News Roundup: Texas Proposes $12K Raises To Retain Adult Protective Services Workers

Our daily look at Texas headlines.

By Becky FogelSeptember 17, 2018 1:22 pm

The Standard’s news roundup gives you a quick hit of interesting, sometimes irreverent, and breaking news stories from all over the state.

The Texas Department of Family and Protective Services, or DFPS, wants more money for staff who work with vulnerable adults.

The agency is proposing $12,000 raises for roughly 500 Adult Protective Services frontline workers. The idea is to create parity between their salaries and that of Child Protective Services caseworkers, who got raises last year. DFPS oversees both APS and CPS.

DFPS Commissioner Hank Whitman says in fact, some APS workers switched to CPS for the better pay.

“And you have to understand, APS in comparison to CPS is small. There’s not as many case workers at all as compared to CPS, so if they were to lose 20 or 30 caseworkers [it] is devastating to them,” Whitman said, during a meeting of the Legislative Budget Board at the end of last week.

The agency is one of many presenting their appropriations requests ahead of the 2019 legislative session. Whitman says that the need to serve older adults is growing.

“I’ve ridden along with APS workers, and let me tell you that the job is just as difficult as being a CPS worker. The only thing is that adults can make their choice. Children, when we come to their environment, we have to make the choices that we see when we observe that,” he says.

 APS investigates abuse, neglect, and exploitation of adults who are elderly or have disabilities.


Activists are calling attention to the police-shooting deaths of two black men in north Texas this month. Dozens of people marched to AT&T Stadium Sunday while the Dallas Cowboys played the New York Giants.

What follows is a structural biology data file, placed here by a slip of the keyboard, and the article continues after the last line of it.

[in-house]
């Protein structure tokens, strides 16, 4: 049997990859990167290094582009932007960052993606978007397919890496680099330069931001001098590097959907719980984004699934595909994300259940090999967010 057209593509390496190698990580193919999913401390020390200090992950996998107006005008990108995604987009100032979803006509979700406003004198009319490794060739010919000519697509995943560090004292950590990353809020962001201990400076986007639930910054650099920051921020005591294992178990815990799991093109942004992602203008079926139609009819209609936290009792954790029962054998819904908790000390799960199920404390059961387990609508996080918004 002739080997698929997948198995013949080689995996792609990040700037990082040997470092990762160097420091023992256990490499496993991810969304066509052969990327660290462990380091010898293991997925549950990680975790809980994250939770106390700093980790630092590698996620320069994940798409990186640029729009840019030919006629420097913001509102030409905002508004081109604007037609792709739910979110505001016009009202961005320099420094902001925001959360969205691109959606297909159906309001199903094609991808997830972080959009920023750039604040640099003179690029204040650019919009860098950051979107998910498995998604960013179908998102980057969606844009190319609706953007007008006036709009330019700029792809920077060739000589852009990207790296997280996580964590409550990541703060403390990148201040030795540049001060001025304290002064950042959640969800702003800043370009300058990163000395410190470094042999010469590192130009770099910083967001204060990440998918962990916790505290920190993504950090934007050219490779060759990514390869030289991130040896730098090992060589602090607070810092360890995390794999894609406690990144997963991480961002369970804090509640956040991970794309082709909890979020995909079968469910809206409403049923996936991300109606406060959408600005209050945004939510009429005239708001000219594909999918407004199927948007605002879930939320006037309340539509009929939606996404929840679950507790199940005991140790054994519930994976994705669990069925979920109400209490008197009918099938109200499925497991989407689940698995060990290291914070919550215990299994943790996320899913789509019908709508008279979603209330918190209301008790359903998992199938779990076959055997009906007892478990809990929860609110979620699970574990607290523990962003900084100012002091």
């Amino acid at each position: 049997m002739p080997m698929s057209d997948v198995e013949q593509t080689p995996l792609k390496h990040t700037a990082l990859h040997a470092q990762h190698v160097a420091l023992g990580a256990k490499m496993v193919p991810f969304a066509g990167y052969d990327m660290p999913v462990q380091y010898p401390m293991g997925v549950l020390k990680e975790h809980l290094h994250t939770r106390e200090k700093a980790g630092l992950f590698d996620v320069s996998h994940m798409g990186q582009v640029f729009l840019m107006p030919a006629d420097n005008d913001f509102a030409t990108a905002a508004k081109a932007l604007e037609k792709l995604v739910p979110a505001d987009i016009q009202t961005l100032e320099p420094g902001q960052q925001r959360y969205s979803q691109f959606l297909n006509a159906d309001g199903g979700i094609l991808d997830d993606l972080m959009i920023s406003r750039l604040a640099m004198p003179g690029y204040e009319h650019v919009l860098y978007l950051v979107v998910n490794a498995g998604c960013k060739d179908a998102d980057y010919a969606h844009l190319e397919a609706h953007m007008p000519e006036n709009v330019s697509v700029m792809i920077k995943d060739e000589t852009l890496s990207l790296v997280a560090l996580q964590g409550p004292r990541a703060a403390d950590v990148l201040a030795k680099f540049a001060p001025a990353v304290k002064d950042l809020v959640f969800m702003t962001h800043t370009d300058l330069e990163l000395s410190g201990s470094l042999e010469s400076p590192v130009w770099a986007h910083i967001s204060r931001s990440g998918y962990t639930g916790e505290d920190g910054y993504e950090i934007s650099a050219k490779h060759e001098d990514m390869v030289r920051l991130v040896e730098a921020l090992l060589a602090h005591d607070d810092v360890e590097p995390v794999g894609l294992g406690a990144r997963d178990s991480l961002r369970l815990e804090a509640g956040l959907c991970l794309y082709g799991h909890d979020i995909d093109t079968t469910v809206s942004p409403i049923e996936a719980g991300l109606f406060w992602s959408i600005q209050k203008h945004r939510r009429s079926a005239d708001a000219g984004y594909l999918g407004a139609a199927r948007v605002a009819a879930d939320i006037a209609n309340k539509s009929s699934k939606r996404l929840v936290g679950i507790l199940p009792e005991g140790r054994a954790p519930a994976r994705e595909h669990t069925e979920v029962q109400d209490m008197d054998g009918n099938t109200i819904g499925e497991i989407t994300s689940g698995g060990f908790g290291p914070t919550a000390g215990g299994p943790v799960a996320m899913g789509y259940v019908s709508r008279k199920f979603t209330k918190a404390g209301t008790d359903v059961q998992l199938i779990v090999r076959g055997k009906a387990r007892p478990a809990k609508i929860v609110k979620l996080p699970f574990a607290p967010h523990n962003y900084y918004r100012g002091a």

Protestors pushed two caskets: one representing 26-year-old Botham Jean, who was shot and killed in his own apartment by Amber Guyger, a white Dallas Police officer. The other was for 24-year-old O’Shae Terry, who was shot as he was taking off from a traffic stop in Arlington. A second officer who arrived on the scene of the traffic stop, fired five shots in Terry’s SUV as he attempted to flee.

Dr. Frederik D. Haynes III, pastor of Friendship-West Baptist Church, spoke at the demonstration about the loss of Jean and Terry.

“In their honor, furthering their legacy, number one: We are calling for Officer Guyger, right now, to be fired. We are saying to the Dallas Police Department, ‘Do the right thing, and fire Guyger,’” Haynes said.

This video is courtesy of the Fort Worth Star-Telegram.

Haynes added that Guyger should be charged with murder in Jean’s death, not manslaughter. Funeral services were held for Jean, who is originally from St. Lucia, this past Thursday. Terry was buried on Saturday.

The Fort Worth Police Department says donations are being collected for the family of an officer who died in the line of duty last week.

Officer Garrett Hull was shot in the head early Friday morning while pursuing robbery suspects; he died later that night.

At a press conference Friday, Fort Worth Police Chief Joel Fitzgerald called Hull, who was 40 years old, a “true hero.” Fitzgerald added that, as an organ donor, Hull will continue to help others.

“As as candidates are matched up with him, we’ll see him prolong the lives of other folks that potentially can live a long and prosperous life because [of] the sacrifice that he made,” Fitzgerald said.

Hull is survived by a wife and two children.